emails, email requests
for information,

eventual media, you know,
parked outside of my house.

And I want to talk about
that "being alone" feeling.

There are very few things that
are worse than feeling alone

when you're going through
like incredible,
incredible trauma.


There was just so much
that was happening,

so much that was happening
that I...

I didn't understand
at the time, you know?

I didn't understand, I mean,
I didn't really understand

the concept of the deep state,
you know?

I didn't understand, you know,
that the Department of Justice

can indict
a ham sandwich concept.

You know, like I just,
all of a sudden, I'm--

I'm hearing that my father
could potentially

go away to prison for 15 years.

I remember the conversations
that I had with my mom about...


just about like,

"Which prison are we
gonna go visit him at?"

I can't even imagine like,
what my mom,

what my mom was thinking about.

It's been really hard
on him, I think,

harder on him, I think,
than on me, truthfully.

Because imagine
having a son feel like

he is the reason
your father had to plead guilty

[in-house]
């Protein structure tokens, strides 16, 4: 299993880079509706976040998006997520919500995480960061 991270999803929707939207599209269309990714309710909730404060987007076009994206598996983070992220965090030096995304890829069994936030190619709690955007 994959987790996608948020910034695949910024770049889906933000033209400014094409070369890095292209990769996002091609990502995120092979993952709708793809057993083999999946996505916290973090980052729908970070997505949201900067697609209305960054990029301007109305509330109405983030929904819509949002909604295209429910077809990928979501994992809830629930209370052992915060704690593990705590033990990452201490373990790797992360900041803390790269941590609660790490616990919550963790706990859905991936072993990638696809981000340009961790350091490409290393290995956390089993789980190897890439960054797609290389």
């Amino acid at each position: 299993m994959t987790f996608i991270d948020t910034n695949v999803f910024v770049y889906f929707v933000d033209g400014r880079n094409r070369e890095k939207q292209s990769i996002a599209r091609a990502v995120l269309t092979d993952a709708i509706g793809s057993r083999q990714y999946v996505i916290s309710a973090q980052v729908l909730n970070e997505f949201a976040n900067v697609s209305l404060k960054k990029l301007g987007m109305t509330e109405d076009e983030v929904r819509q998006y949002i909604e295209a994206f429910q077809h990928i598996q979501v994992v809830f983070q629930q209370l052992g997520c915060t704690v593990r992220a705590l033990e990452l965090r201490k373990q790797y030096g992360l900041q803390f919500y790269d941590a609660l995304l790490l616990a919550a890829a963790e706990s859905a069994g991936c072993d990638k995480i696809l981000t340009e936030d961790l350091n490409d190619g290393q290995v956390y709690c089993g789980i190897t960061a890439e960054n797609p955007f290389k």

to a crime he didn't commit.

I can't imagine the burden
that he had, I mean, the guilt.

And it's almost like
survivor's guilt, really.

He just felt like, you know,

his dad was willing
to go to prison for him.

You know, I mean,
I didn't believe it.
I just didn't believe it.

It took me years
to understand, like,

oh, he was doing this to,
to basically save, to save me.

You know, if I wasn't,
if I wasn't there,
he wouldn't have done it.

He would have kept--
he would have kept fighting,
but it's like, I understand.

I understand, like...

I understand as a father,
you know, like,

what you would do.

You know, you'd fall,
you'd fall on a sword

to protect your child, you know,
and I understand that.

I understand that more now
than ever.

Anytime I wanted to talk
to my father about this stuff,

it-- it just it--

the conversation always turned
into "Talk to your lawyer.

Talk to your lawyer.
Talk to your lawyer."

We subsequently,
subsequently had to talk

to each other
through our lawyers.

It was after that,
I mean, I went into,

I mean, I went into
a very deep depression,

very deep depression going
into 2018.

I mean, like
suicidal depression.

Okay, and I don't
say that lightly

because that is just not a topic
that is, is easy to discuss.

But, you know, the only thing,

the only thing
that kept me from...


the only thing
that kept me alive was my--
was my son. [sniffles]

And thank God, thank God
I have him in my life.

Thank God I had him
in my life then. [sniffles] my Flag and the Republic
for which it stands,

one nation under God,

with liberty and justice
for all.

Travis was a super important
part of my life.

I mean, and... yeah.

Little peanut just turned six.